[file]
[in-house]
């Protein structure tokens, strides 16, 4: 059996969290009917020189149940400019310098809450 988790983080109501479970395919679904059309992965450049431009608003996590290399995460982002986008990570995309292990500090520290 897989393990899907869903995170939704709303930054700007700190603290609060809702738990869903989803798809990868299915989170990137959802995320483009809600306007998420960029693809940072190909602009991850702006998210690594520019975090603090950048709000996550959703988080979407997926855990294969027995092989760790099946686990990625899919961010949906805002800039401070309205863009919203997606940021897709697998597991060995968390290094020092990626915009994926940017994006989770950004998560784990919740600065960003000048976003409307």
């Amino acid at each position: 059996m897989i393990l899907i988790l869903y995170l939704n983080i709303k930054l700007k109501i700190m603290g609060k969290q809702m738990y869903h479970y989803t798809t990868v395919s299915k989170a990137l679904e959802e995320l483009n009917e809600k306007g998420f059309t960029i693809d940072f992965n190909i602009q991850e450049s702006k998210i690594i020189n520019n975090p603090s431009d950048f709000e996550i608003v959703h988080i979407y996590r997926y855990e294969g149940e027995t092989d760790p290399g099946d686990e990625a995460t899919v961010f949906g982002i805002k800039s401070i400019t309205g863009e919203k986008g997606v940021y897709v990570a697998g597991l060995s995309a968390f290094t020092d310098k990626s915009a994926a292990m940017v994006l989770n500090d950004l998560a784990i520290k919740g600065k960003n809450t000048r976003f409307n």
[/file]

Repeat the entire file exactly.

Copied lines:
[in-house]
């Protein structure tokens, strides 16, 4: 059996969290009917020189149940400019310098809450 988790983080109501479970395919679904059309992965450049431009608003996590290399995460982002986008990570995309292990500090520290 897989393990899907869903995170939704709303930054700007700190603290609060809702738990869903989803798809990868299915989170990137959802995320483009809600306007998420960029693809940072190909602009991850702006998210690594520019975090603090950048709000996550959703988080979407997926855990294969027995092989760790099946686990990625899919961010949906805002800039401070309205863009919203997606940021897709697998597991060995968390290094020092990626915009994926940017994006989770950004998560784990919740600065960003000048976003409307």
């Amino acid at each position: 059996m897989i393990l899907i988790l869903y995170l939704n983080i709303k930054l700007k109501i700190m603290g609060k969290q809702m738990y869903h479970y989803t798809t990868v395919s299915k989170a990137l679904e959802e995320l483009n009917e809600k306007g998420f059309t960029i693809d940072f992965n190909i602009q991850e450049s702006k998210i690594i020189n520019n975090p603090s431009d950048f709000e996550i608003v959703h988080i979407y996590r997926y855990e294969g149940e027995t092989d760790p290399g099946d686990e990625a995460t899919v961010f949906g982002i805002k800039s401070i400019t309205g863009e919203k986008g997606v940021y897709v990570a697998g597991l060995s995309a968390f290094t020092d310098k990626s915009a994926a292990m940017v994006l989770n500090d950004l998560a784990i520290k919740g600065k960003n809450t000048r976003f409307n």